In a bare 300-some words, Pfizer released a tantalizing figure describing a glimpse into the results of its phase 3 clinical trial for a coronavirus vaccine. The first batch of data suggests the vaccine is about 90% effective, the drug maker’s CEO Albert Bourla wrote, a rate far exceeding the expectations of even its own researchers.
“I’m very excited because we have been talking about a vaccine that might have a 50 or 60% efficacy. At least the early data suggests that the efficacy of this vaccine is much higher,” says Dr. Robert Finberg, a site investigator for the vaccine trial and a professor at the University of Massachusetts Medical School.
The announcement comes from an analysis on only a sliver of the data expected from Pfizer’s 44,000-participant clinical trial. The trial has not yet reached 164 confirmed COVID-19 cases among its participants, Finberg says, but more data will come soon. For now, this preliminary result has inspired a shared feeling among vaccine researches and health experts: hope.
“It absolutely gives me a sense of hope,” says Dr. Philip Landrigan, an epidemiologist at Boston College and director of the college’s global public health program. He was not involved with the vaccine research. “This news is very, very encouraging. We’ve all been waiting for a vaccine now since March, and I sincerely hope the findings are confirmed.”
The high efficacy rate may waver a bit as data from the rest of the trial continues to come in, Landrigan says, but he doesn’t expect it to fall too far. Assuming the success of the trial holds, the Food and Drug Administration approves the vaccine, and a large fraction of the population gets the injections, Landrigan says Pfizer’s vaccine will be a powerful weapon against the pandemic. Life a year or so from now, he says, may begin to move back towards “normal.”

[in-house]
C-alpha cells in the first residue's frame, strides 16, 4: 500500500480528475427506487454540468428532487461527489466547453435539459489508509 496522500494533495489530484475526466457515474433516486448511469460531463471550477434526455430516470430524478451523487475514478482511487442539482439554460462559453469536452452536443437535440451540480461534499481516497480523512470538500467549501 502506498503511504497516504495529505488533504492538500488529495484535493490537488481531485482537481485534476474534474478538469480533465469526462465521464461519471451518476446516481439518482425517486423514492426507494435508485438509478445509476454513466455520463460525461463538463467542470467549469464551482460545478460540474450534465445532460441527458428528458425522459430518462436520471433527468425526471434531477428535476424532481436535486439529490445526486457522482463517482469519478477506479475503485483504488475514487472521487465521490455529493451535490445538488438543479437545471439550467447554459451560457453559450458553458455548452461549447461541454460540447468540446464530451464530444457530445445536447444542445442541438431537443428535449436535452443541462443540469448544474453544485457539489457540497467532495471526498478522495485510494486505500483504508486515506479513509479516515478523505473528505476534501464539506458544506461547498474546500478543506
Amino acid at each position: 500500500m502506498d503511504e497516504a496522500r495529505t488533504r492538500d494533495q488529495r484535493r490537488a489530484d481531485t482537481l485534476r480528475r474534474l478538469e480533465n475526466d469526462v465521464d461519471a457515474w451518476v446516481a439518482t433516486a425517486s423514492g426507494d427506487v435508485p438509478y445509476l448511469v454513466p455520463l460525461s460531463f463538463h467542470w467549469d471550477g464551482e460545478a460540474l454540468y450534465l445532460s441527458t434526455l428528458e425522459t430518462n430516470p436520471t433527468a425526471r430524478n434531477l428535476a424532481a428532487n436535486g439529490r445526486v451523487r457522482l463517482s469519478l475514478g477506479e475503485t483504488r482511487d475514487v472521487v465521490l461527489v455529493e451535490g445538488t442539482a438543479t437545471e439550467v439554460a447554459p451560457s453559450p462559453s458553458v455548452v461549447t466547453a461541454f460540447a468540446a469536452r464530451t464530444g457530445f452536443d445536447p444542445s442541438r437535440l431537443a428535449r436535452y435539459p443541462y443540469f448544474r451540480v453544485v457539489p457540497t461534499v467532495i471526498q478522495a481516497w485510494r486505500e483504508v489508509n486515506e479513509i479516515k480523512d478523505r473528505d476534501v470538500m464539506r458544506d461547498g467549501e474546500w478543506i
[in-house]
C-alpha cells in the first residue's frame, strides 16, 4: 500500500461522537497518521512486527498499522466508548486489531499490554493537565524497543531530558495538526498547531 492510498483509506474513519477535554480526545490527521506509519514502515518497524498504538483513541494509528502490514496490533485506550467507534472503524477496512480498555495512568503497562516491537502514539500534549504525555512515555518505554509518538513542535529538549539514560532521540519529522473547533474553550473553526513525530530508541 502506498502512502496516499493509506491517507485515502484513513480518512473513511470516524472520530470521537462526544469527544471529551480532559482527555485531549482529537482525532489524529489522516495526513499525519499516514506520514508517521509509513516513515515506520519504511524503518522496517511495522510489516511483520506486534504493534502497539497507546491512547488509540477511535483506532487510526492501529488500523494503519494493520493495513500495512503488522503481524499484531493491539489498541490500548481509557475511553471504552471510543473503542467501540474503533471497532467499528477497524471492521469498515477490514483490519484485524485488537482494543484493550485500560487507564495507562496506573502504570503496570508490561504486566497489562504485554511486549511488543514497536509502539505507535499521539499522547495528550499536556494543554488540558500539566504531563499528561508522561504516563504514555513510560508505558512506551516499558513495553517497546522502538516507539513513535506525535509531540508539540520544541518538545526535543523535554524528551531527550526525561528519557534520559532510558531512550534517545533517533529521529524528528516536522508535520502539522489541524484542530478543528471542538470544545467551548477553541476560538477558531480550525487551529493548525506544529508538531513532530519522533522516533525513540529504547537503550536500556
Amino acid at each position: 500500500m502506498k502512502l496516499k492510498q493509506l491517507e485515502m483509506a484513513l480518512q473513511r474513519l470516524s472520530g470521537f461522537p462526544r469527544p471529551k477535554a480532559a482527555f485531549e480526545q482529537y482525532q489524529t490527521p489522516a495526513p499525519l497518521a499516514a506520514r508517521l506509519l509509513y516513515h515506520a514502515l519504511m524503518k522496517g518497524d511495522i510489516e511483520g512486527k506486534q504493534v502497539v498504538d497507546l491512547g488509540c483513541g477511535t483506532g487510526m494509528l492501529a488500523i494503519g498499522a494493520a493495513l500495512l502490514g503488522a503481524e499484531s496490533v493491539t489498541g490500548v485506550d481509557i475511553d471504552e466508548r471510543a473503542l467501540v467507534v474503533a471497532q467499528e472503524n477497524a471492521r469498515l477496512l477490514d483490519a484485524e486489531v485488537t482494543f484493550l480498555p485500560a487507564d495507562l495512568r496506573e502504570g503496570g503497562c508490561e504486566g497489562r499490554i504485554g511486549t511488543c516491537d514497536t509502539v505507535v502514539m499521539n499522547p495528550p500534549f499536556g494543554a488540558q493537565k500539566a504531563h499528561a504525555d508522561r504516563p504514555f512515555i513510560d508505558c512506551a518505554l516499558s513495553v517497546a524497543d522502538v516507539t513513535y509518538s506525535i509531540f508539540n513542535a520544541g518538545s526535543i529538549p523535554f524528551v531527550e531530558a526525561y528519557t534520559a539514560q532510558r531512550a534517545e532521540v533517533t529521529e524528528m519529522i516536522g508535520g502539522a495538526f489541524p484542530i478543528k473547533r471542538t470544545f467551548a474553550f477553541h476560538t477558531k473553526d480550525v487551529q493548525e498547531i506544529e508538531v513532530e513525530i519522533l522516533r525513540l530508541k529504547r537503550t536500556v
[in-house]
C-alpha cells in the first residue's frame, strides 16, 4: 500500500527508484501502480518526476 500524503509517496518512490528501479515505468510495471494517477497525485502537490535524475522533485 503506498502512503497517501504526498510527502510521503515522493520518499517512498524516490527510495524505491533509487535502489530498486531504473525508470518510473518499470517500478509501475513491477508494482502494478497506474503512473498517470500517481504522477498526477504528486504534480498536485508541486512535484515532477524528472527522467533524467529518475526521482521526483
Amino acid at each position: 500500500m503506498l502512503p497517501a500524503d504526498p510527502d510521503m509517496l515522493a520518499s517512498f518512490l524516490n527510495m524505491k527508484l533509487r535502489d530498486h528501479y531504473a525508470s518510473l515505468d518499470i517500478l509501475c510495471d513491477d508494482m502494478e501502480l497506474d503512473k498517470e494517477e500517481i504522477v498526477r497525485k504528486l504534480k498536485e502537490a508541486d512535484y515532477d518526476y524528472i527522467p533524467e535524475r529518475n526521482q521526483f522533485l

“90% efficacy is very good and helpful as it gives a nice buffer against [people who refuse the] vaccine. We can still get to herd immunity even if we only vaccinate [approximately] 60% of the population,” Dr. Chris Gill, a vaccine researcher at Boston University who was not involved with the Pfizer vaccine, wrote to WBUR in an email. “I’m relieved.”
This early sign of success from Pfizer also bodes well for other vaccine developers, including Cambridge-based Moderna and a Beth Israel team working with drug giant Johnson & Johnson. All three of these vaccines use the coronavirus’s spike protein as a target and use the same underlying technology. If one of these vaccines appears to be working, then it’s extremely likely the others will, too, U. Mass Medical’s Finberg says.
“Those are rather similar vaccines. They’re all RNA vaccines and they’re based on the same protein. I’d say [the result’s are] very encouraging for the other vaccines,” Finberg says.
That’s critical to deploying vaccines as a public health tool, Finberg says. There are billions of people around the globe who need to be vaccinated, and any single drug manufacturer simply doesn’t have the capacity to churn out doses as quickly as the world would like, Finberg points out.
“We need more than one manufacturer. We need more than one vaccine. And I think we’ll have that. Other countries are obviously pursuing vaccines, too, and that’s a good thing. Hopefully those will be equally efficacious,” Finberg says.
And hopefully, Finberg adds, these vaccines will provide lasting protection as well. Pfizer does not yet have two months of data to show for the vaccine. He says it may be years until scientists know if any vaccine provides long-term immunity. The duration of the leading vaccines’ effects has been a source of anxiety for health experts who believe the frontrunners may have a design flaw that could cause immunity to wane within a year or months.
There's one more big caveat: Even if the Pfizer's vaccine meets the highest expectations, Finberg says it won’t be immediately available widely. It will take time to clear regulatory requirements and manufacture and distribute hundreds of millions of doses. People will still need to keep using
coronavirus tests, social distancing and face masks , Finberg says.
“I don’t know that this is necessarily the best vaccine,” Finberg says. “On the other hand, it gives one hope.”